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Making it in San Diego: County program makes electric vehicles more affordable

Low income San Diegans get up to $10,000 grants
Posted at 7:18 AM, Dec 02, 2019
and last updated 2019-12-02 15:29:18-05

SAN DIEGO (KGTV) - A new program in San Diego will offer people as much as $10,000 to trade in their gas-powered cars for an electric vehicle.

In October, the County Board of Supervisors approved the Clean Cars 4 All program. Starting in 2020, the County will get $5 million per year to help low-income families go electric.

"The problem with electric vehicles is the upfront cost of purchase," says County Supervisor Nathan Fletcher. "So we've got to help bridge that gap for people in low income communities so they can get the same benefits."

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Benefits like lower yearly costs on fuel and maintenance. A 14-gallon car that gets filled up four times per month would cost around $2,400 per year. That money could now go back into a family's budget. The same goes for oil changes and many types of car maintenance.

"When you talk about not having to change oil and not having to maintain and internal combustion engine, you take a big part out of it," says Cole Lowenfield, the General Manager of Mossy Ford in Pacific Beach.

In addition to the Clean Cars 4 All program, there are 26 other state and federal grants and tax incentives available to people who want to go electric. Lowenfield says he knows of about 150 different kinds of makes and models scheduled to come out in the next 15 years, meaning there's something for everyone.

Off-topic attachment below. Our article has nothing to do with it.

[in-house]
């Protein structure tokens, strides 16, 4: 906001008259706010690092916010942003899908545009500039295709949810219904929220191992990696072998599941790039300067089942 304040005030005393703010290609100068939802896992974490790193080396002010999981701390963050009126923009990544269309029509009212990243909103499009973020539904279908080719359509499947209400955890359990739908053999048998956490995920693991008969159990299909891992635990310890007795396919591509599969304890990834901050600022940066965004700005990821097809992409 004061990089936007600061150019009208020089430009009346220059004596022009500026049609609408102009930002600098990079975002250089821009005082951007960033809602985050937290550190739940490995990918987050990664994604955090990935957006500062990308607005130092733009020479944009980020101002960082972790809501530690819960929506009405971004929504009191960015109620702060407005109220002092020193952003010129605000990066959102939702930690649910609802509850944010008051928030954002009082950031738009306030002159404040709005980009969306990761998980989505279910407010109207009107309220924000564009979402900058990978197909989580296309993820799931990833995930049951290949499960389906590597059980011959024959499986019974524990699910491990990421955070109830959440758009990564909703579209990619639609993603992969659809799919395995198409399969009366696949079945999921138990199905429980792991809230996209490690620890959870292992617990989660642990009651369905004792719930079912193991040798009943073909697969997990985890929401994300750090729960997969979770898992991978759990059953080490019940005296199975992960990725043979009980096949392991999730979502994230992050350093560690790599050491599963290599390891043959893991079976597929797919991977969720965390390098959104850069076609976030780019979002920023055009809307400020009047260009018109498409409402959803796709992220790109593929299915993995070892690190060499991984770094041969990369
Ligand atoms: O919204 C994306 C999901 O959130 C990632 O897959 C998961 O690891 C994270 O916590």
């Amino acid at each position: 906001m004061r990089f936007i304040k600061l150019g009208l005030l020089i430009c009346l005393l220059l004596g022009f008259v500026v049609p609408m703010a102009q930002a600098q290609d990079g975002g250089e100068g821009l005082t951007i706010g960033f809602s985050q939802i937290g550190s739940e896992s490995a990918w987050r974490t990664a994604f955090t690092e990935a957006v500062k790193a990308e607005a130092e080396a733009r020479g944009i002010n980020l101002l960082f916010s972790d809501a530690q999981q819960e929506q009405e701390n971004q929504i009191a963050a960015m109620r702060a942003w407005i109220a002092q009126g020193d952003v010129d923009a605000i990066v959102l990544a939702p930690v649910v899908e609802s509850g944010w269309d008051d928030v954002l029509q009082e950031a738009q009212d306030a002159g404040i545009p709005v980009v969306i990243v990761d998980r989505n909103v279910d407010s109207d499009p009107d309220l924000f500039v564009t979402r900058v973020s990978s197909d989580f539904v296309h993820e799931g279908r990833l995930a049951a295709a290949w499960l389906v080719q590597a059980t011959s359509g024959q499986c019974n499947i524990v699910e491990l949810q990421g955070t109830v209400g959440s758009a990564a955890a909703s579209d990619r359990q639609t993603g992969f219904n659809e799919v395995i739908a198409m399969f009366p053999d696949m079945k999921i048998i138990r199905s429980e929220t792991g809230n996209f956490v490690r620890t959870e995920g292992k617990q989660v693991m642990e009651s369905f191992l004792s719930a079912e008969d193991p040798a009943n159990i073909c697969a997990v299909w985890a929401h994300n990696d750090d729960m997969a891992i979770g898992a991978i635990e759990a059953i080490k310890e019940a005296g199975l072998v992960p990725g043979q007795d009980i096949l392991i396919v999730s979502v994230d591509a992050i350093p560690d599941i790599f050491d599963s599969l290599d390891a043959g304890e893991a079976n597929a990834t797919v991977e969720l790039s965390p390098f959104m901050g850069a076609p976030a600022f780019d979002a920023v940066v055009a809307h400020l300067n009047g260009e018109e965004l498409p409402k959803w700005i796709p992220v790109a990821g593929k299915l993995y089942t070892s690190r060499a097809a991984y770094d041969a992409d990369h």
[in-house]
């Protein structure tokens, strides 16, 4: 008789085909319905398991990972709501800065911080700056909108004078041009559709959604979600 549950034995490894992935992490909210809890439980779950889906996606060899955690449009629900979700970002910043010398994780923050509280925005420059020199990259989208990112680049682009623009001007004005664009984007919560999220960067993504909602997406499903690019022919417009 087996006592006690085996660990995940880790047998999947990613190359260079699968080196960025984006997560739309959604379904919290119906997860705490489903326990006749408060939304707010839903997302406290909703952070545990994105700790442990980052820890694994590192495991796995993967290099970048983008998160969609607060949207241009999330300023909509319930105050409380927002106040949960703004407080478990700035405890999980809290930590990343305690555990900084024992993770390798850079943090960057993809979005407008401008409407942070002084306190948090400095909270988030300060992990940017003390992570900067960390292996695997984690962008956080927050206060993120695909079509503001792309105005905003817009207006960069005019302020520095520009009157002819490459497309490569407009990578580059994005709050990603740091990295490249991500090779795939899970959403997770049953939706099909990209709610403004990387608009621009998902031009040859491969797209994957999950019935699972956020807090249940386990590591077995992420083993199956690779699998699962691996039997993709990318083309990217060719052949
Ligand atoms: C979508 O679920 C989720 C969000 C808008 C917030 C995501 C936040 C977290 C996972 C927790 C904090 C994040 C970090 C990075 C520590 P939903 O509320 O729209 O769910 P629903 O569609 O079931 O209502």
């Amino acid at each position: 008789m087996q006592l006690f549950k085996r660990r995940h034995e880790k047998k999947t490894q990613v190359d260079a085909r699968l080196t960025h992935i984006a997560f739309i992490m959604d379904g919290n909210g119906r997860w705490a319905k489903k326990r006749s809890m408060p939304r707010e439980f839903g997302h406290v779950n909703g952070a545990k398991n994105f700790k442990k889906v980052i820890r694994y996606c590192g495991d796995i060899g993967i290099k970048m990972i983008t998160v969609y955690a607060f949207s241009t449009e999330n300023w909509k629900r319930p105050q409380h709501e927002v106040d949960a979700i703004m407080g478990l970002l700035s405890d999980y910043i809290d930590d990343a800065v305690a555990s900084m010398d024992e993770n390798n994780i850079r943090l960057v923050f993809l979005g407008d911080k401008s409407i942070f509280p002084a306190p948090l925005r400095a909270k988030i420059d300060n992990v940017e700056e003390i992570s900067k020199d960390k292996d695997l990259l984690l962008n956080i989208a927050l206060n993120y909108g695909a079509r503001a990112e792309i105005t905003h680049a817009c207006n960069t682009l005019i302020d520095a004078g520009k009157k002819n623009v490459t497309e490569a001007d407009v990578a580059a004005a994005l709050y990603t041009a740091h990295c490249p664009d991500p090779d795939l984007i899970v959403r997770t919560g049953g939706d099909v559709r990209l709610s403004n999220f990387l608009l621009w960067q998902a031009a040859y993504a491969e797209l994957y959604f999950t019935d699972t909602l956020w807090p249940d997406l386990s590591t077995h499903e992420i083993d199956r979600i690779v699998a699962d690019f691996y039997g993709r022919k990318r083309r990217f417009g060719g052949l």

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"It's going to make every car affordable enough to where you choice is electric or gas, not high or low payment," he says.

There's also an environmental aspect to the program, as it targets people in some of the most highly polluted areas of the county.

"A child in Barrio Logan is more likely to have asthma than a child in La Jolla," says Fletcher. "We're trying to address that inequity by providing grants to get electric vehicles into those communities with dirtier air."

It will also help the County meet mandatory greenhouse gas emission reduction levels over the next few decades.

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One challenge to owning an electric car is the lack of charging stations, especially in low-income neighborhoods. Fletcher says this program will address that by adding 2,000 more chargers by 2028, in public places like parks, libraries and other county owned buildings.

SDG&E is also offering incentives to landlords who want to add charging stations at apartment and condo complexes and at business centers.

Lowenfield says the market is changing and electric vehicles are poised to take over.

"I bet, one day soon, it's going to be hard to find a gas-powered vehicle," he says.